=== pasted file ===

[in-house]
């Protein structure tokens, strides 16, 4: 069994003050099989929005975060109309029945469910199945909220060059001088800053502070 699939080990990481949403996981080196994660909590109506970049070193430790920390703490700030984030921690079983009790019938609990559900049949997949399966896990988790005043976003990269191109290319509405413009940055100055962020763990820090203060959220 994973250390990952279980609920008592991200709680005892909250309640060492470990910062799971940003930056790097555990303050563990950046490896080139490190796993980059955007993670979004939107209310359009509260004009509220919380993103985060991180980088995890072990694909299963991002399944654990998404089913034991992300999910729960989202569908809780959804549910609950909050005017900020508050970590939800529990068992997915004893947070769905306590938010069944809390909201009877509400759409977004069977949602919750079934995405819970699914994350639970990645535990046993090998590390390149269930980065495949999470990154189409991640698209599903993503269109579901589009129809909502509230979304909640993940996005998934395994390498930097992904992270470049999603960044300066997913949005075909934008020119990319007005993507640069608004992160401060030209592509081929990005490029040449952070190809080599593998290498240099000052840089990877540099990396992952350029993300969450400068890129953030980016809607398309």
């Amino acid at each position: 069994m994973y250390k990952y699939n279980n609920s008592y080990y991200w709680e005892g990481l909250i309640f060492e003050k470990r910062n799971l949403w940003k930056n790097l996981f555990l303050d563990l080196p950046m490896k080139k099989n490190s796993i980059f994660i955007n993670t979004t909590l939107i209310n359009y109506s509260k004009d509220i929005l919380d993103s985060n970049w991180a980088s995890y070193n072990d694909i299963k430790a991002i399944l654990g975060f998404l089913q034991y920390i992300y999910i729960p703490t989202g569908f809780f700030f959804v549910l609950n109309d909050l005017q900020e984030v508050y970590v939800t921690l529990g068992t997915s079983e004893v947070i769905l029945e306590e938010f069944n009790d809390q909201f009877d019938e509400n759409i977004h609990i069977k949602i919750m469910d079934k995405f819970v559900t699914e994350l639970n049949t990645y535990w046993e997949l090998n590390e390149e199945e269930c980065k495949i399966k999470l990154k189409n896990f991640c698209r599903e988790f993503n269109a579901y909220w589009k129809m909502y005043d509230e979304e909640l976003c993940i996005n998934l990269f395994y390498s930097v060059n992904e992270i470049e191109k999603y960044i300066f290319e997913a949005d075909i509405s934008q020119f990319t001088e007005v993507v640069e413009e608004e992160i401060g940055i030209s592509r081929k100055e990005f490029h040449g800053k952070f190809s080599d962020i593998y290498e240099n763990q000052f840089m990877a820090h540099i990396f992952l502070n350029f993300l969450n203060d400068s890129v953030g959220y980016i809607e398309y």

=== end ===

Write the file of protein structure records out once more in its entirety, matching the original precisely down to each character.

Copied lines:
[in-house]
């Protein structure tokens, strides 16, 4: 069994003050099989929005975060109309029945469910199945909220060059001088800053502070 699939080990990481949403996981080196994660909590109506970049070193430790920390703490700030984030921690079983009790019938609990559900049949997949399966896990988790005043976003990269191109290319509405413009940055100055962020763990820090203060959220 994973250390990952279980609920008592991200709680005892909250309640060492470990910062799971940003930056790097555990303050563990950046490896080139490190796993980059955007993670979004939107209310359009509260004009509220919380993103985060991180980088995890072990694909299963991002399944654990998404089913034991992300999910729960989202569908809780959804549910609950909050005017900020508050970590939800529990068992997915004893947070769905306590938010069944809390909201009877509400759409977004069977949602919750079934995405819970699914994350639970990645535990046993090998590390390149269930980065495949999470990154189409991640698209599903993503269109579901589009129809909502509230979304909640993940996005998934395994390498930097992904992270470049999603960044300066997913949005075909934008020119990319007005993507640069608004992160401060030209592509081929990005490029040449952070190809080599593998290498240099000052840089990877540099990396992952350029993300969450400068890129953030980016809607398309």
């Amino acid at each position: 069994m994973y250390k990952y699939n279980n609920s008592y080990y991200w709680e005892g990481l909250i309640f060492e003050k470990r910062n799971l949403w940003k930056n790097l996981f555990l303050d563990l080196p950046m490896k080139k099989n490190s796993i980059f994660i955007n993670t979004t909590l939107i209310n359009y109506s509260k004009d509220i929005l919380d993103s985060n970049w991180a980088s995890y070193n072990d694909i299963k430790a991002i399944l654990g975060f998404l089913q034991y920390i992300y999910i729960p703490t989202g569908f809780f700030f959804v549910l609950n109309d909050l005017q900020e984030v508050y970590v939800t921690l529990g068992t997915s079983e004893v947070i769905l029945e306590e938010f069944n009790d809390q909201f009877d019938e509400n759409i977004h609990i069977k949602i919750m469910d079934k995405f819970v559900t699914e994350l639970n049949t990645y535990w046993e997949l090998n590390e390149e199945e269930c980065k495949i399966k999470l990154k189409n896990f991640c698209r599903e988790f993503n269109a579901y909220w589009k129809m909502y005043d509230e979304e909640l976003c993940i996005n998934l990269f395994y390498s930097v060059n992904e992270i470049e191109k999603y960044i300066f290319e997913a949005d075909i509405s934008q020119f990319t001088e007005v993507v640069e413009e608004e992160i401060g940055i030209s592509r081929k100055e990005f490029h040449g800053k952070f190809s080599d962020i593998y290498e240099n763990q000052f840089m990877a820090h540099i990396f992952l502070n350029f993300l969450n203060d400068s890129v953030g959220y980016i809607e398309y």